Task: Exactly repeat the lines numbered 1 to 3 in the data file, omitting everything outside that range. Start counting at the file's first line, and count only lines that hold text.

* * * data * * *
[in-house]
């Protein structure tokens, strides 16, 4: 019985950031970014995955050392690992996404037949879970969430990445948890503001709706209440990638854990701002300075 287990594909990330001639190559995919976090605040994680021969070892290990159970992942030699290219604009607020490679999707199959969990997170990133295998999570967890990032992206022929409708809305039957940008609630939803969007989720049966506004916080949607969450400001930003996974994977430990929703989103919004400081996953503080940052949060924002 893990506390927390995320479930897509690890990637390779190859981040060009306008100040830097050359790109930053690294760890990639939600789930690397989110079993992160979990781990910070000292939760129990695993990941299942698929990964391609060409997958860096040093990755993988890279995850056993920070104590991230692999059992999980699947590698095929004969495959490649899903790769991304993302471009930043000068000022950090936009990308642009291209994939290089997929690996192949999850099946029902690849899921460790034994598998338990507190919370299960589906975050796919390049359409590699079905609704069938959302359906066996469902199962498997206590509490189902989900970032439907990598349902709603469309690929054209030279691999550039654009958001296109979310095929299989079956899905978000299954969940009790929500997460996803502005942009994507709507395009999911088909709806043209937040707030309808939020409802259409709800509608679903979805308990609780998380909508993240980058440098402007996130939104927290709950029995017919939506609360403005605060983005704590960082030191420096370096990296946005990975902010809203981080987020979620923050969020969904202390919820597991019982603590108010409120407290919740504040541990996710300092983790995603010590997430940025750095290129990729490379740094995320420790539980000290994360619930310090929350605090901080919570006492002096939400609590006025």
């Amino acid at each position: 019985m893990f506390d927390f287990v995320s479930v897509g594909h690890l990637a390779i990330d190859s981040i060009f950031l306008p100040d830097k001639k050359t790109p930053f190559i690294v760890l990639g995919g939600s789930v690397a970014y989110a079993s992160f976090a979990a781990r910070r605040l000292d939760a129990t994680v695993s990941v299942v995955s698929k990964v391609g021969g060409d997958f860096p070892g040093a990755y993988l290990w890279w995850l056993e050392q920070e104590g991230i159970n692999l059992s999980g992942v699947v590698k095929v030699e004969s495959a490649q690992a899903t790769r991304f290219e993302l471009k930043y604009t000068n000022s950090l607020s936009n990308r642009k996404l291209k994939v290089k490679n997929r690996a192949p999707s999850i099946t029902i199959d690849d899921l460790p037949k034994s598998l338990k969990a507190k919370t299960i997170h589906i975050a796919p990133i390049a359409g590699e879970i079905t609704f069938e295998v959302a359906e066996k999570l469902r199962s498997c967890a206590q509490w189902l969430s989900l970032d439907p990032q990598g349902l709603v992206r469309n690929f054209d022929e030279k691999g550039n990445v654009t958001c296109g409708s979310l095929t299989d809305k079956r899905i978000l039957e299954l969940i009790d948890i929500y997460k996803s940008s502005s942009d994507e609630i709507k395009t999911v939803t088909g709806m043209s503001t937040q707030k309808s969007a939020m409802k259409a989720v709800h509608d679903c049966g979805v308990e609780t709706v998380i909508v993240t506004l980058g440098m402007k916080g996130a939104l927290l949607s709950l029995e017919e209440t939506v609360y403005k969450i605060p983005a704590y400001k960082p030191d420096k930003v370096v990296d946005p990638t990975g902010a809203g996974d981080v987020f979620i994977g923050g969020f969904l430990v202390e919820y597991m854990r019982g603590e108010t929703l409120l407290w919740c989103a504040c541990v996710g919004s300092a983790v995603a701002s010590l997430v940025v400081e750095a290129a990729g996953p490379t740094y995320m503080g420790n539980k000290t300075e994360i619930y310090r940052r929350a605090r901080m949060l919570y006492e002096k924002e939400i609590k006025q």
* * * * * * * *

[in-house]
């Protein structure tokens, strides 16, 4: 019985950031970014995955050392690992996404037949879970969430990445948890503001709706209440990638854990701002300075 287990594909990330001639190559995919976090605040994680021969070892290990159970992942030699290219604009607020490679999707199959969990997170990133295998999570967890990032992206022929409708809305039957940008609630939803969007989720049966506004916080949607969450400001930003996974994977430990929703989103919004400081996953503080940052949060924002 893990506390927390995320479930897509690890990637390779190859981040060009306008100040830097050359790109930053690294760890990639939600789930690397989110079993992160979990781990910070000292939760129990695993990941299942698929990964391609060409997958860096040093990755993988890279995850056993920070104590991230692999059992999980699947590698095929004969495959490649899903790769991304993302471009930043000068000022950090936009990308642009291209994939290089997929690996192949999850099946029902690849899921460790034994598998338990507190919370299960589906975050796919390049359409590699079905609704069938959302359906066996469902199962498997206590509490189902989900970032439907990598349902709603469309690929054209030279691999550039654009958001296109979310095929299989079956899905978000299954969940009790929500997460996803502005942009994507709507395009999911088909709806043209937040707030309808939020409802259409709800509608679903979805308990609780998380909508993240980058440098402007996130939104927290709950029995017919939506609360403005605060983005704590960082030191420096370096990296946005990975902010809203981080987020979620923050969020969904202390919820597991019982603590108010409120407290919740504040541990996710300092983790995603010590997430940025750095290129990729490379740094995320420790539980000290994360619930310090929350605090901080919570006492002096939400609590006025």
């Amino acid at each position: 019985m893990f506390d927390f287990v995320s479930v897509g594909h690890l990637a390779i990330d190859s981040i060009f950031l306008p100040d830097k001639k050359t790109p930053f190559i690294v760890l990639g995919g939600s789930v690397a970014y989110a079993s992160f976090a979990a781990r910070r605040l000292d939760a129990t994680v695993s990941v299942v995955s698929k990964v391609g021969g060409d997958f860096p070892g040093a990755y993988l290990w890279w995850l056993e050392q920070e104590g991230i159970n692999l059992s999980g992942v699947v590698k095929v030699e004969s495959a490649q690992a899903t790769r991304f290219e993302l471009k930043y604009t000068n000022s950090l607020s936009n990308r642009k996404l291209k994939v290089k490679n997929r690996a192949p999707s999850i099946t029902i199959d690849d899921l460790p037949k034994s598998l338990k969990a507190k919370t299960i997170h589906i975050a796919p990133i390049a359409g590699e879970i079905t609704f069938e295998v959302a359906e066996k999570l469902r199962s498997c967890a206590q509490w189902l969430s989900l970032d439907p990032q990598g349902l709603v992206r469309n690929f054209d022929e030279k691999g550039n990445v654009t958001c296109g409708s979310l095929t299989d809305k079956r899905i978000l039957e299954l969940i009790d948890i929500y997460k996803s940008s502005s942009d994507e609630i709507k395009t999911v939803t088909g709806m043209s503001t937040q707030k309808s969007a939020m409802k259409a989720v709800h509608d679903c049966g979805v308990e609780t709706v998380i909508v993240t506004l980058g440098m402007k916080g996130a939104l927290l949607s709950l029995e017919e209440t939506v609360y403005k969450i605060p983005a704590y400001k960082p030191d420096k930003v370096v990296d946005p990638t990975g902010a809203g996974d981080v987020f979620i994977g923050g969020f969904l430990v202390e919820y597991m854990r019982g603590e108010t929703l409120l407290w919740c989103a504040c541990v996710g919004s300092a983790v995603a701002s010590l997430v940025v400081e750095a290129a990729g996953p490379t740094y995320m503080g420790n539980k000290t300075e994360i619930y310090r940052r929350a605090r901080m949060l919570y006492e002096k924002e939400i609590k006025q």